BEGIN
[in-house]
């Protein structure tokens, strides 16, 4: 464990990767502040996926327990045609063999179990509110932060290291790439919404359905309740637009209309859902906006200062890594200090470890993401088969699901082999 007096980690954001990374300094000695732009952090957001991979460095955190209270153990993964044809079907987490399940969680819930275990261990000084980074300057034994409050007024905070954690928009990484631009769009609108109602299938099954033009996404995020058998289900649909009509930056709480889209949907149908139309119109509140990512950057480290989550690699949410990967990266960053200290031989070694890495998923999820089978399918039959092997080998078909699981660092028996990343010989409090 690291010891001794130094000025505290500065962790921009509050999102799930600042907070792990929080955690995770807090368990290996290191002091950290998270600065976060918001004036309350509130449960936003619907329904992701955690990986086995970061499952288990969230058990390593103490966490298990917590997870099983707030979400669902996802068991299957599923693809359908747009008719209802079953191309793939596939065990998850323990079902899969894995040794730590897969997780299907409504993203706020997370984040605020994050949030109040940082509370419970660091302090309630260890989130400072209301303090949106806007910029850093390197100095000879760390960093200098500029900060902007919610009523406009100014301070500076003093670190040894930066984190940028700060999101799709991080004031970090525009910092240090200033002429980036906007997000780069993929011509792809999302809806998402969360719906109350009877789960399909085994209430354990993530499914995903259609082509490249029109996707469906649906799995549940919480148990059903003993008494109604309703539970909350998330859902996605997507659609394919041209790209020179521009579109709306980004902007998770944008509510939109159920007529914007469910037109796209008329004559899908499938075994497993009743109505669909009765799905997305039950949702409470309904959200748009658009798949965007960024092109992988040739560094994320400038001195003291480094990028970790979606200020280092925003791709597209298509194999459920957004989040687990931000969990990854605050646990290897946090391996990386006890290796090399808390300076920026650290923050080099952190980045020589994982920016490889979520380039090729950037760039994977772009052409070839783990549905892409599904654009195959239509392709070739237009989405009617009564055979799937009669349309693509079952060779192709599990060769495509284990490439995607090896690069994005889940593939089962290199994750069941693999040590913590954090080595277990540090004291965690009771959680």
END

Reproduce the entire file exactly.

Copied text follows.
[in-house]
């Protein structure tokens, strides 16, 4: 464990990767502040996926327990045609063999179990509110932060290291790439919404359905309740637009209309859902906006200062890594200090470890993401088969699901082999 007096980690954001990374300094000695732009952090957001991979460095955190209270153990993964044809079907987490399940969680819930275990261990000084980074300057034994409050007024905070954690928009990484631009769009609108109602299938099954033009996404995020058998289900649909009509930056709480889209949907149908139309119109509140990512950057480290989550690699949410990967990266960053200290031989070694890495998923999820089978399918039959092997080998078909699981660092028996990343010989409090 690291010891001794130094000025505290500065962790921009509050999102799930600042907070792990929080955690995770807090368990290996290191002091950290998270600065976060918001004036309350509130449960936003619907329904992701955690990986086995970061499952288990969230058990390593103490966490298990917590997870099983707030979400669902996802068991299957599923693809359908747009008719209802079953191309793939596939065990998850323990079902899969894995040794730590897969997780299907409504993203706020997370984040605020994050949030109040940082509370419970660091302090309630260890989130400072209301303090949106806007910029850093390197100095000879760390960093200098500029900060902007919610009523406009100014301070500076003093670190040894930066984190940028700060999101799709991080004031970090525009910092240090200033002429980036906007997000780069993929011509792809999302809806998402969360719906109350009877789960399909085994209430354990993530499914995903259609082509490249029109996707469906649906799995549940919480148990059903003993008494109604309703539970909350998330859902996605997507659609394919041209790209020179521009579109709306980004902007998770944008509510939109159920007529914007469910037109796209008329004559899908499938075994497993009743109505669909009765799905997305039950949702409470309904959200748009658009798949965007960024092109992988040739560094994320400038001195003291480094990028970790979606200020280092925003791709597209298509194999459920957004989040687990931000969990990854605050646990290897946090391996990386006890290796090399808390300076920026650290923050080099952190980045020589994982920016490889979520380039090729950037760039994977772009052409070839783990549905892409599904654009195959239509392709070739237009989405009617009564055979799937009669349309693509079952060779192709599990060769495509284990490439995607090896690069994005889940593939089962290199994750069941693999040590913590954090080595277990540090004291965690009771959680």